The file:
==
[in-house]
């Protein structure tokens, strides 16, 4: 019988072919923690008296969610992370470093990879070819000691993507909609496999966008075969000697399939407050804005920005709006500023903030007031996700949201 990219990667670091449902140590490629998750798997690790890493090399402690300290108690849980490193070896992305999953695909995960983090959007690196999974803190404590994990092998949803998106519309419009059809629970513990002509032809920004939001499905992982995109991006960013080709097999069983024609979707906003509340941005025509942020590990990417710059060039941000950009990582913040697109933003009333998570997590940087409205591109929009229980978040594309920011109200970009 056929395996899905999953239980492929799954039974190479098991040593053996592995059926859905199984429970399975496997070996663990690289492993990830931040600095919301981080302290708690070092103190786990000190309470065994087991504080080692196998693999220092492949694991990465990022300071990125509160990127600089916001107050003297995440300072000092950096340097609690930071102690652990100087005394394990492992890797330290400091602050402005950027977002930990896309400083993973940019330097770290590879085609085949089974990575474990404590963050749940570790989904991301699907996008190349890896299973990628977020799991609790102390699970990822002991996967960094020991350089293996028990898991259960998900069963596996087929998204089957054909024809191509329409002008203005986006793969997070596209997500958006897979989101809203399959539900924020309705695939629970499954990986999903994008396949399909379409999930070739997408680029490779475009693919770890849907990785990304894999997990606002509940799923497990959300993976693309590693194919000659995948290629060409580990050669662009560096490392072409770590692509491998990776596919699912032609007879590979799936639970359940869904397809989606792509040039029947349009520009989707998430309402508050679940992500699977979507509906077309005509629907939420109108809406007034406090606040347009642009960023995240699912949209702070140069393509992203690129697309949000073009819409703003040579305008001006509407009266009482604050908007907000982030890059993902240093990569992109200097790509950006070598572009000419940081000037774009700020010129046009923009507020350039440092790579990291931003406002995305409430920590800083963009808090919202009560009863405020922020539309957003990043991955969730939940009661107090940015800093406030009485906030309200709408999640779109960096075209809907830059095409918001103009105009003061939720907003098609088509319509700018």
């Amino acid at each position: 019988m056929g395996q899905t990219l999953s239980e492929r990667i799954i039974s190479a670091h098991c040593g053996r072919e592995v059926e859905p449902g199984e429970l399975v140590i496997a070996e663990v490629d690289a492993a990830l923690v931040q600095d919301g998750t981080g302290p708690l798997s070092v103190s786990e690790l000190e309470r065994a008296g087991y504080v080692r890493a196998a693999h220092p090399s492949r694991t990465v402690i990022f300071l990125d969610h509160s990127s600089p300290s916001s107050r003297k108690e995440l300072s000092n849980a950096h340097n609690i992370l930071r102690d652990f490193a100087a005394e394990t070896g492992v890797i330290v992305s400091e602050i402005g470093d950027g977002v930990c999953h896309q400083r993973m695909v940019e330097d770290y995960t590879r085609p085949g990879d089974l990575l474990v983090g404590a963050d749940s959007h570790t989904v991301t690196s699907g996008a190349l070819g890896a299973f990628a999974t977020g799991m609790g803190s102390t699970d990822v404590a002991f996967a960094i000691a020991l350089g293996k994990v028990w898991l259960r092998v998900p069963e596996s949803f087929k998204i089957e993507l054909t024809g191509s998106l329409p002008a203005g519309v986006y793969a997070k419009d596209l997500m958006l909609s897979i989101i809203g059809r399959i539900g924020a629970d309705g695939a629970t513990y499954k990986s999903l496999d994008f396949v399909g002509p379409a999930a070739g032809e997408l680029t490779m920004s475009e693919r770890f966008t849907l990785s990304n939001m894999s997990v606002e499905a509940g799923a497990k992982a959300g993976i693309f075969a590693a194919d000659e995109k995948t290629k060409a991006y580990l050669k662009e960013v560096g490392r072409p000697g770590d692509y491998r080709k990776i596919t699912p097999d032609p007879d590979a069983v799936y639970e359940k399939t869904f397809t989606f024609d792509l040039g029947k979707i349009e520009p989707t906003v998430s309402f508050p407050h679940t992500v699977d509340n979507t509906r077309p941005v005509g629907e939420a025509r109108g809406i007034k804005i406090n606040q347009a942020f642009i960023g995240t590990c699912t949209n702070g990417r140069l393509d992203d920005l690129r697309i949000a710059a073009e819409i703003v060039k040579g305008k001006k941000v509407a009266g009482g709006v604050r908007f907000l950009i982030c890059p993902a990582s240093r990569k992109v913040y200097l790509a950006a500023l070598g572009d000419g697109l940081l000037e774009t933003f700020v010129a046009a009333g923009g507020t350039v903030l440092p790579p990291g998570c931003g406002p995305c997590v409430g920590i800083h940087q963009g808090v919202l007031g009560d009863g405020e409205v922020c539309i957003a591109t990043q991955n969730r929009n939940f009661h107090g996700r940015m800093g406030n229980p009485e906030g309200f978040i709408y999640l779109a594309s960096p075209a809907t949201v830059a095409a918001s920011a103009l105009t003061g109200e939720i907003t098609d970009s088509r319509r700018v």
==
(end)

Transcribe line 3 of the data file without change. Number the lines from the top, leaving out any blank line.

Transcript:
């Amino acid at each position: 019988m056929g395996q899905t990219l999953s239980e492929r990667i799954i039974s190479a670091h098991c040593g053996r072919e592995v059926e859905p449902g199984e429970l399975v140590i496997a070996e663990v490629d690289a492993a990830l923690v931040q600095d919301g998750t981080g302290p708690l798997s070092v103190s786990e690790l000190e309470r065994a008296g087991y504080v080692r890493a196998a693999h220092p090399s492949r694991t990465v402690i990022f300071l990125d969610h509160s990127s600089p300290s916001s107050r003297k108690e995440l300072s000092n849980a950096h340097n609690i992370l930071r102690d652990f490193a100087a005394e394990t070896g492992v890797i330290v992305s400091e602050i402005g470093d950027g977002v930990c999953h896309q400083r993973m695909v940019e330097d770290y995960t590879r085609p085949g990879d089974l990575l474990v983090g404590a963050d749940s959007h570790t989904v991301t690196s699907g996008a190349l070819g890896a299973f990628a999974t977020g799991m609790g803190s102390t699970d990822v404590a002991f996967a960094i000691a020991l350089g293996k994990v028990w898991l259960r092998v998900p069963e596996s949803f087929k998204i089957e993507l054909t024809g191509s998106l329409p002008a203005g519309v986006y793969a997070k419009d596209l997500m958006l909609s897979i989101i809203g059809r399959i539900g924020a629970d309705g695939a629970t513990y499954k990986s999903l496999d994008f396949v399909g002509p379409a999930a070739g032809e997408l680029t490779m920004s475009e693919r770890f966008t849907l990785s990304n939001m894999s997990v606002e499905a509940g799923a497990k992982a959300g993976i693309f075969a590693a194919d000659e995109k995948t290629k060409a991006y580990l050669k662009e960013v560096g490392r072409p000697g770590d692509y491998r080709k990776i596919t699912p097999d032609p007879d590979a069983v799936y639970e359940k399939t869904f397809t989606f024609d792509l040039g029947k979707i349009e520009p989707t906003v998430s309402f508050p407050h679940t992500v699977d509340n979507t509906r077309p941005v005509g629907e939420a025509r109108g809406i007034k804005i406090n606040q347009a942020f642009i960023g995240t590990c699912t949209n702070g990417r140069l393509d992203d920005l690129r697309i949000a710059a073009e819409i703003v060039k040579g305008k001006k941000v509407a009266g009482g709006v604050r908007f907000l950009i982030c890059p993902a990582s240093r990569k992109v913040y200097l790509a950006a500023l070598g572009d000419g697109l940081l000037e774009t933003f700020v010129a046009a009333g923009g507020t350039v903030l440092p790579p990291g998570c931003g406002p995305c997590v409430g920590i800083h940087q963009g808090v919202l007031g009560d009863g405020e409205v922020c539309i957003a591109t990043q991955n969730r929009n939940f009661h107090g996700r940015m800093g406030n229980p009485e906030g309200f978040i709408y999640l779109a594309s960096p075209a809907t949201v830059a095409a918001s920011a103009l105009t003061g109200e939720i907003t098609d970009s088509r319509r700018v």